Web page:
(Gorgon Video/MPI Media Group): L.A.’s Starbody Health Spa is plagued by a vengeful poltergeist wreaking havoc from its state-of-the-art computer system in this cheesy shocker, produced in 1987 but not released until 1989. Gratuitous gore and nudity abound, as do wooden performances and unintentional laughs. Originally titled Haunted Health Spa and also known as Witch Bitch, the cast includes some familiar faces: Brenda Bakke, Chelsea Field, Ken Foree, Rosalind Cash, Shari Shattuck, Tane Mc- Clure and Merritt Butrick (in his final role). The new DVD/Blu-ray combo ($34.98 retail) boasts an unrated director’s cut, audio commentary and retrospective interviews, including one with cinematographer Arledge Armenaki, formerly a faculty member at the UNCSA School of Filmmaking. This falls squarely into the “so-bad-it’s-good” category … even if it’s really not very good at all.


(Twentieth Century Fox Home Entertainment): The latest R-rated “found-footage” shocker focuses – as it were – on newlyweds Alison Miller and Zach Gilford, who find themselves expectant (and fearful) parents after a bizarre night during their honeymoon in the Dominican Republic. The DVD retails for $29.98, the DVD/Blu-ray combo for $39.99.


(Alpha Home Entertainment): Weird, spotty 1974 shocker (originally titled Peopletoys) set in a wintry lodge where a group of selfish grown-ups (including Gene Evans, Sorrell Booke, Joan McCall, Carolyn Stellar and screenwriter John Durren) fall prey to five psychotic children (including Stellar’s real-life kids Leif Garrett and Dawn Lyn). Original director Sean MacGregor was replaced by McCall’s real-life husband David Sheldon, and reportedly the entire production was on shaky ground throughout. Nevertheless, this found a cult following and played second bills and drive-ins until the ‘80s. This DVD ($7.98 retail), billed as “Attack of the Killer Kids!” also includes director Burt Kennedy’s 1974 made-for-TV thriller All the Kind Strangers (AKA Evil in the Swamp) starring Stacy Keach and Samantha Eggar as grown-ups held prisoner by a group of backwoods orphans (including John Savage and Robby Benson, the latter also crooning the theme song). Rated R. Both films:


(TNT/Warner Home Video): The battle to save Earth from insidious and relentless alien invaders continues in all 10 episodes from the 2013 season of the award-winning TNT sci-fi series from executive producer Steven Spielberg, starring Noah Wyle, Moon Bloodgood, Maxim Knight, Drew Roy, Sarah Carter and reliable Will Patton. Emmy nomination for Outstanding Special Visual Effects. The DVD boxed set retails for $39.98, the Blu-ray boxed set for $49.98.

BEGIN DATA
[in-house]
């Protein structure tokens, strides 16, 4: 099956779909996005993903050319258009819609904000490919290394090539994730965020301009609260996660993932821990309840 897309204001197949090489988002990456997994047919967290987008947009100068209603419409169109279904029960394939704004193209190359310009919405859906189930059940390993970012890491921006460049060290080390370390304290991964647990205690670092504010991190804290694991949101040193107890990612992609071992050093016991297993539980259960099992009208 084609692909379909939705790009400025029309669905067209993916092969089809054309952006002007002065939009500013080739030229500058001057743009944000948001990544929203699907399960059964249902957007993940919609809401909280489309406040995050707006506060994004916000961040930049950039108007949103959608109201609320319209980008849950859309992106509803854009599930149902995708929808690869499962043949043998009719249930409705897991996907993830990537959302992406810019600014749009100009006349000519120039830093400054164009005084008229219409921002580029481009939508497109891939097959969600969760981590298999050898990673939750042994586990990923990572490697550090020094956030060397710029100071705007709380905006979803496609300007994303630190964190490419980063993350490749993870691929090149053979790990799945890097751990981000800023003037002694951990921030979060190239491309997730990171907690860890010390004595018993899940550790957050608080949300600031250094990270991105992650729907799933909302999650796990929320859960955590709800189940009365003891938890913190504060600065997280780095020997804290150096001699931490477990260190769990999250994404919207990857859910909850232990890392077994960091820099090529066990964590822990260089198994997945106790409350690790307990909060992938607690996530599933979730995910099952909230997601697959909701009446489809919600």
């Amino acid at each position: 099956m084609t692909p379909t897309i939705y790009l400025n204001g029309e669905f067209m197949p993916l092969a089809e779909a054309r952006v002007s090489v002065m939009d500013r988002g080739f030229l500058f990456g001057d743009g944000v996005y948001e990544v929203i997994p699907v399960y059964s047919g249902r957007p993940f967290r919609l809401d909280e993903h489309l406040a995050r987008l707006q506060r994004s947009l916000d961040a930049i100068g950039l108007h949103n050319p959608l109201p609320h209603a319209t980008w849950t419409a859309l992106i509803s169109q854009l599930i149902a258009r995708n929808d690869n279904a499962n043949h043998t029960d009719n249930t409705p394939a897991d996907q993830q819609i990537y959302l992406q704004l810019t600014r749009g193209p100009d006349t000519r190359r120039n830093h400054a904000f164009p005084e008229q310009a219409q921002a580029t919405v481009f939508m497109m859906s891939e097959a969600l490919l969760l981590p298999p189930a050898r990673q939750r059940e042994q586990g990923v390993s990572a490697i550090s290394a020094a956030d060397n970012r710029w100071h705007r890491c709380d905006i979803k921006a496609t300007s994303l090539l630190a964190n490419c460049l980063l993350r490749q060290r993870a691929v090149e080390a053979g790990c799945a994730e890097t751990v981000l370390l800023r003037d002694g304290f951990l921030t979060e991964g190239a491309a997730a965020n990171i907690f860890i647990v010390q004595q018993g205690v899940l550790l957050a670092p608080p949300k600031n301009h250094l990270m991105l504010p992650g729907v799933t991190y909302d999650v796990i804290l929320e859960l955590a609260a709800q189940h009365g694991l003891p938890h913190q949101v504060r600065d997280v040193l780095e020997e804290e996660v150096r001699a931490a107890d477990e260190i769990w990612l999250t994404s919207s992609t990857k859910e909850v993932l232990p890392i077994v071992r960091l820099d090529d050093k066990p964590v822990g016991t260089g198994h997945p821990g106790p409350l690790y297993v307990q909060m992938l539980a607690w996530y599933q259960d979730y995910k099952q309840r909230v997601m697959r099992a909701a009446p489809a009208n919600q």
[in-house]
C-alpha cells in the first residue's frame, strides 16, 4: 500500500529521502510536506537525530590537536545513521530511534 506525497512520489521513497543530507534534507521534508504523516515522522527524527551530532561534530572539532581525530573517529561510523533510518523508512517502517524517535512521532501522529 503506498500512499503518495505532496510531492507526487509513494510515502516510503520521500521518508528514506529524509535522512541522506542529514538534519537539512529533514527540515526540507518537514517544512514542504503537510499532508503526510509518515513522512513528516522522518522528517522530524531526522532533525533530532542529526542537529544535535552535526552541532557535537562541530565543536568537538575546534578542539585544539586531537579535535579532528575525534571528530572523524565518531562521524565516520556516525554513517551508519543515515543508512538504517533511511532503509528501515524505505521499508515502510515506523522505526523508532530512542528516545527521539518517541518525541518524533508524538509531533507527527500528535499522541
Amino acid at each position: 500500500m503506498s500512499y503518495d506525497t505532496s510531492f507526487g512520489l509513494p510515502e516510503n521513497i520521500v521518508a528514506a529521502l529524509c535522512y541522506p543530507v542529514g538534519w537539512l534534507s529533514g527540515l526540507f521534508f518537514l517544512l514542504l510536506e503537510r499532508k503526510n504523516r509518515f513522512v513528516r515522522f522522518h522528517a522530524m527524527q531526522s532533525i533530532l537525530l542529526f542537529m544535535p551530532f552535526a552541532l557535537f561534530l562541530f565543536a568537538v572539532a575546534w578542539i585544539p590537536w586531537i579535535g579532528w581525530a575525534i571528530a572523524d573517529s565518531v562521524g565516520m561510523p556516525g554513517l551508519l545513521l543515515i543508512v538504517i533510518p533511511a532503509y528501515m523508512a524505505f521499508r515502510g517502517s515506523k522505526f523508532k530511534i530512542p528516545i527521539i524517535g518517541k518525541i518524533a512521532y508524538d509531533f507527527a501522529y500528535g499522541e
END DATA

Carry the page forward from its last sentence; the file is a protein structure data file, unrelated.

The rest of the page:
(Alpha Home Entertainment): For connoisseurs of screen schlock, these DVD twin-bills live up (and down) to that designation: “Non-Stop Demonic Terror” includes the 1981 South African chiller The Demon (rated R) with Cameron Mitchell and 1982’s R-rated Monster of Blood (AKA Panic) with David Warbeck (as a hero named Captain Kirk!) and Janet Agren; “Twisted Vampire Rampage” boasts 1973’s R-rated Count Dracula’s Great Love stars Paul Naschy (who also co-wrote the screenplay under his real name Jacinto Molina) as a corpulent count surrounded by a bevy of beauties (Rossana Yanni, Haydee Politoff, Ingrid Garbo and Mirta Miller), and actor-turneddirector Mel Welles’ Man-Eater of Hydra (1967) starring Cameron Mitchell as a mad baron with a botanical bent. Each DVD double-feature retails for $7.98.


(Warner Home Video): Spike Jonze took home the Oscar for Best Original Screenplay for this charming, ethereal – and overlong — romantic fantasy starring Joaquin Phoenix (first-rate) as a lonely writer who becomes infatuated with his home computer (voiced by sultry Scarlett Johansson). Amy Adams, Rooney Mara and Olivia Wilde also appear, albeit briefly. Additional Oscar nominations for Best Picture, Best Original Score, Best Production Design and Best Original Song (“The Moon Song”). The DVD retails for $28.98, the DVD/Bluray combo for $35.99. Rated R. !

MARK BURGER can be heard Friday mornings on the “Two Guys Named Chris” radio show on Rock-92. © 2014, Mark Burger.